It would appear Humboldt County remains a cannabis trendsetter.
Leafly is reporting that Humboldt County's controversial strategy of dealing with illicit grow operations through civil code enforcement abatement notices and fines of up to $10,000 per day, per violation has caught other jurisdictions' attention. A similar program is already in place in Sonoma County, according to the Leafly article, and another is ready to go live this summer in Mendocino County as other jurisdictions mull taking a similar approach. Sacramento, meanwhile, passed a law July 1 to impose civil fines of up to $30,000 per day on folks operating unlicensed dispensaries.
According to the article, the Humboldt County Planning and Building Department sent out 597 cannabis-related abatement notices in 2018 and 148 so far this year. Those on the receiving end of the notices have 10 days to remove their plants and correct the code violation before they face the daily fines, which can run for up to 90 days to a tab of $900,000. Once the number hits that threshold, the county begins taking collection action, which could include property liens.
The article notes the county has assessed $3.28 million in cannabis abatement fines since launching the program but didn't specify how much had actually been collected. It also has liens on five properties, according to Leafly.
While county officials and those watching from other jurisdictions feel the approach is effective, it's far from universally popular. Many in the cannabis industry have charged that the county began by sending abatement notices to people who had applied for county permits but dropped out of the process, many due to high compliance costs. Others say the county just seems to be going after whoever it can happen to find with unpermitted grows through satellite imagery rather than looking to first abate the worst of the worst.
Local reporter and Journal contributor Kym Kemp told Leafly that neighbors with fruit or vegetable gardens have received abatement notices. Kemp has, too, noting that the water board sent a notice after taking aerial photos of a green house she uses to grow vegetables in the winter.
"I don't grasp why that would be the first place you would start when there's a neighbor a quarter mile down the road who leveled a mountain," she told the news site.
There have been other reports of mistaken abatement notices, too. The Times-Standard reported last month that the county's satellite mapping system had also triggered abatement notices for two Willow Creek vegetable farms, Trinity River Farm and Neukom Family Farms, causing stress and embarrassment for their owners.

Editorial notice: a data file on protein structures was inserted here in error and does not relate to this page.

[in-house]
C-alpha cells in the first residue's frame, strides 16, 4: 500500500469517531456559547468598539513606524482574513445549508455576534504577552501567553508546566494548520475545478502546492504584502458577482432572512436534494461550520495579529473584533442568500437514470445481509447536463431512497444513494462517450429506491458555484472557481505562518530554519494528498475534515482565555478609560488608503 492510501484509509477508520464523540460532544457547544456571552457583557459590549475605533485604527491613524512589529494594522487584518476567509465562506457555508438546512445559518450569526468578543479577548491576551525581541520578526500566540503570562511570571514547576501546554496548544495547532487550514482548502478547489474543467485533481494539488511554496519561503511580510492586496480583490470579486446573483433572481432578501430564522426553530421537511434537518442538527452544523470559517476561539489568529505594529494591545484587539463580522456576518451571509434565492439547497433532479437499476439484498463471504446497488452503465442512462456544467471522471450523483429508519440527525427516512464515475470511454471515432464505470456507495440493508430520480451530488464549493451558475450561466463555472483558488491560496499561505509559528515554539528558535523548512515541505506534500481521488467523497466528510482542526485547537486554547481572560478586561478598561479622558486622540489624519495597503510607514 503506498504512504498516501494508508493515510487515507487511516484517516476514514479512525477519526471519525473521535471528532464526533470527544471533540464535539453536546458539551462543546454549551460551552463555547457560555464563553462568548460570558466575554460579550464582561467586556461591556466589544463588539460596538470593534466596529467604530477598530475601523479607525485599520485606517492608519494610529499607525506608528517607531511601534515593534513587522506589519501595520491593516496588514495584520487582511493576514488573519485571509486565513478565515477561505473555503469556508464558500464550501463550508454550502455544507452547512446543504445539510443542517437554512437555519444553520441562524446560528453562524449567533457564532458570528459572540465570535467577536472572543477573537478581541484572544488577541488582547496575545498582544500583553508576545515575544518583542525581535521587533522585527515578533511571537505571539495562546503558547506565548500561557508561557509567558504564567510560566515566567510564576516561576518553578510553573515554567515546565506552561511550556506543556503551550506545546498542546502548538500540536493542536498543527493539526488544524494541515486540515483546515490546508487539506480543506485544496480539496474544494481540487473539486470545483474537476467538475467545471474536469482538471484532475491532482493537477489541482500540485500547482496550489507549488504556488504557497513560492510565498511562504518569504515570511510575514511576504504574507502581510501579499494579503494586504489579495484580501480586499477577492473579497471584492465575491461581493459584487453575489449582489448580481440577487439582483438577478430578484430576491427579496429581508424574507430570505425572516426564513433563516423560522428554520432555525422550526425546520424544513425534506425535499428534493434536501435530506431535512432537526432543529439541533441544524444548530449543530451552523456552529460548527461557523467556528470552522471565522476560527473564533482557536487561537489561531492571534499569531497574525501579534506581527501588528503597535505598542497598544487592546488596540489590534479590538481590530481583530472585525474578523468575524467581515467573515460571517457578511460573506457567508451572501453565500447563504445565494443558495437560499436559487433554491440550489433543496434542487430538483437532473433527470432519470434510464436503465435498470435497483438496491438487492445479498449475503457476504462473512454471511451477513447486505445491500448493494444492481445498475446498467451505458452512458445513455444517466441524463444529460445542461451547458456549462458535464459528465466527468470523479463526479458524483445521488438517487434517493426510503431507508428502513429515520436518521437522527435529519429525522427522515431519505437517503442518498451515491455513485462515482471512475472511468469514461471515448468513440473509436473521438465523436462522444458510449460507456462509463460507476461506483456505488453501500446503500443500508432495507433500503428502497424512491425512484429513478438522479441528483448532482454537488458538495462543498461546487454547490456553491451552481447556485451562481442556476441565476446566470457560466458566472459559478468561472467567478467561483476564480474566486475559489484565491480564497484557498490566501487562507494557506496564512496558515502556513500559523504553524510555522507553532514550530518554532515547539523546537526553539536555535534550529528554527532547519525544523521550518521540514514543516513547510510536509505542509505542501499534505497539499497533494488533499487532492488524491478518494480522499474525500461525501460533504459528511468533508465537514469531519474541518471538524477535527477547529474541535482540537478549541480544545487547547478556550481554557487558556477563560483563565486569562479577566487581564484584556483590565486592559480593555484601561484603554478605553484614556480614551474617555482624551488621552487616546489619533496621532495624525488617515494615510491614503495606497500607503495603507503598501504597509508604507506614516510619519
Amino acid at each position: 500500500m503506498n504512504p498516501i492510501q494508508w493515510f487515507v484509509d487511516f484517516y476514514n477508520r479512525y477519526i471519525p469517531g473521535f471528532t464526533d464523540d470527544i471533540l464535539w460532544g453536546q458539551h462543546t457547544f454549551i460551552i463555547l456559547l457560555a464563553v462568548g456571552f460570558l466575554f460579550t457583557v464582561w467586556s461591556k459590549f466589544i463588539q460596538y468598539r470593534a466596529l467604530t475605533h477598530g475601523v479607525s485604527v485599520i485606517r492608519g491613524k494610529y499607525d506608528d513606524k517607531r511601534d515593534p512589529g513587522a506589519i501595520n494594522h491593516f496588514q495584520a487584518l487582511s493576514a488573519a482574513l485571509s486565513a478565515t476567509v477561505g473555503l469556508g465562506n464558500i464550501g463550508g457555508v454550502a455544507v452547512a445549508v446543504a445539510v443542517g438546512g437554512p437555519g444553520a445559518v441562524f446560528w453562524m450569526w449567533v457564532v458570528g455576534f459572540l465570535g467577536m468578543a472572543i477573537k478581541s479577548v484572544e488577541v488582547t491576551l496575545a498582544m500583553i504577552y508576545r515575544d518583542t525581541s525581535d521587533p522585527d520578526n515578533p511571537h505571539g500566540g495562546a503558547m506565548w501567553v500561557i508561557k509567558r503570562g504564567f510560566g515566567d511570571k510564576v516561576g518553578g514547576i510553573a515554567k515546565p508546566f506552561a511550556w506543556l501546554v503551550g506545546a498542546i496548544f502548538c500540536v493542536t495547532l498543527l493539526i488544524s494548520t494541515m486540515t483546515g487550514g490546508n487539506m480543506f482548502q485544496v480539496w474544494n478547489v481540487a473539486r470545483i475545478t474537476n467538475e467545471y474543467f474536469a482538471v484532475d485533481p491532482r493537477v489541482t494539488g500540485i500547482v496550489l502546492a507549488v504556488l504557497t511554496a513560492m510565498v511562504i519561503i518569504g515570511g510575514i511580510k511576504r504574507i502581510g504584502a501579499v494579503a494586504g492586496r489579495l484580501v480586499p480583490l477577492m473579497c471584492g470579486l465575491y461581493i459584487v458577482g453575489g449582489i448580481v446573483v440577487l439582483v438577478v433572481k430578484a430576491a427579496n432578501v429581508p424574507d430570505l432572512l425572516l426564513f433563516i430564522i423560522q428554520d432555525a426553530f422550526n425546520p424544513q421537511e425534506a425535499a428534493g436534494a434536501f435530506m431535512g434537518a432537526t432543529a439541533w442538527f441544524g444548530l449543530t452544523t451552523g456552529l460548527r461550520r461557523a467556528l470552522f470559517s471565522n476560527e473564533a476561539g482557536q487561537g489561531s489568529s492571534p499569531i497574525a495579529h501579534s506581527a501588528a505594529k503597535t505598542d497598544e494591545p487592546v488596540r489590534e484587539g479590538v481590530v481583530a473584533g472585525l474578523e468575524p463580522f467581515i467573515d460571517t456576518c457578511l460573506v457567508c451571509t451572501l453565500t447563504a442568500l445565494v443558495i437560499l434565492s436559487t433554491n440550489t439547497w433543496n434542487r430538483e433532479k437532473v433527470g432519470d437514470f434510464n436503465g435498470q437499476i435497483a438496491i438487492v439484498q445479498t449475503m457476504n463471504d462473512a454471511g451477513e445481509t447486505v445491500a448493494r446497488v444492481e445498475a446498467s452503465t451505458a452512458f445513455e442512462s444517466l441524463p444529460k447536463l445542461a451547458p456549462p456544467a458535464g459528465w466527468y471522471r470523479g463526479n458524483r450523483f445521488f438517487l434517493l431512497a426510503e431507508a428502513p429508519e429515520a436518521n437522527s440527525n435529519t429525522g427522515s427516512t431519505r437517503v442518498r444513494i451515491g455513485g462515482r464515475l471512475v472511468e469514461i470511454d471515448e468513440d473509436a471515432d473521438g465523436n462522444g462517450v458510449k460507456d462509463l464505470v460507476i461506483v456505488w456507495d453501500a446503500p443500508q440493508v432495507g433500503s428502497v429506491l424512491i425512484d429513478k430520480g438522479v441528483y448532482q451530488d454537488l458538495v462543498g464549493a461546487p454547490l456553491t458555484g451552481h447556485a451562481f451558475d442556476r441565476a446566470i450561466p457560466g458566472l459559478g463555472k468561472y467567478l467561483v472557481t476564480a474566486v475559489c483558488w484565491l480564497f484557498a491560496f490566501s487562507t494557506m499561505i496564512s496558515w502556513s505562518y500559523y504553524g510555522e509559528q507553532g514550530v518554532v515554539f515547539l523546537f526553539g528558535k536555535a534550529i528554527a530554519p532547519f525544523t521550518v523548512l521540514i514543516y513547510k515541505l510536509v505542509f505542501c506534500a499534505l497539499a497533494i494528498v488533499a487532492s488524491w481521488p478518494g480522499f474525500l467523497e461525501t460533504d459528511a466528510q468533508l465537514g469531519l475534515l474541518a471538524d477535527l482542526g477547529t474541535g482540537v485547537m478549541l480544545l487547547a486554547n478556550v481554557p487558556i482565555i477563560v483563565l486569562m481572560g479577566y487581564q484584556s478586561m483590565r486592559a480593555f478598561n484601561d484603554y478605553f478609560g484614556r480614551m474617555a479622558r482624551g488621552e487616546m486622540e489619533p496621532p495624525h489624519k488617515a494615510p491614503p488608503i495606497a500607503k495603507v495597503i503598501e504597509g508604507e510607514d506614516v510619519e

It appears every war on illegal weed — whether criminal or civil — will have some collateral damage.
You've probably heard by now that the U.S. National Guard is working with local law enforcement throughout Northern California on cannabis eradication operations. What you may not have heard is that the Guard's elite 95th Weapons of Mass Destruction Civil Support Team sometimes rolls out with chemically-resistant gloves and full-face respirators.
An absolutely alarming article posted to www.playboy.com earlier this month (hey, it was sent to me by a friend who just reads it for the articles), followed the elite team and a pair of local biologists — Mourad Gabriel and Greta Wengert of the Integral Ecology Research Center in Blue Lake — to clean up large-scale trespass grows that are the suspected work of foreign drug cartels.
While Gabriel and Wengert have long warned of the dangers that anticoagulant rodenticides used at grow sites can pose to wildlife, it appears some growers have doubled down, having found something even more awful than the stuff that makes cute little Pacific fishers bleed out from the inside.
The article details how some growers have begun using Carbofuran, a pesticide so strong that a quarter of a teaspoon of the stuff could kill a 600-pound lion, according to Gabriel. And they're frequently finding bottles of the stuff, which it seems has become popular because it's incredibly potent and effective in killing both pests and rodents, and because law enforcement is terrified of the stuff. And that's not without reason, according to the article, which notes that a six-member eradication team had to be hospitalized last year near El Dorado National Forest after being exposed to the poison and a U.S. Forest Service employee went temporarily blind after being exposed while bagging up trash at a grow site.
Worse yet, this stuff stays in the soil for years, according to Gabriel.
And perhaps the scariest statistic in the entire story: In 2012, Gabriel and Wengert's crews reported finding Carbofuran at 15 percent of the grows they visited. Last year, it was closer to 85 percent.
Thadeus Greenson is the Journal's news editor. Reach him at 442-1400, extension 321, or firstname.lastname@example.org. Follow him on Twitter @thadeusgreenson.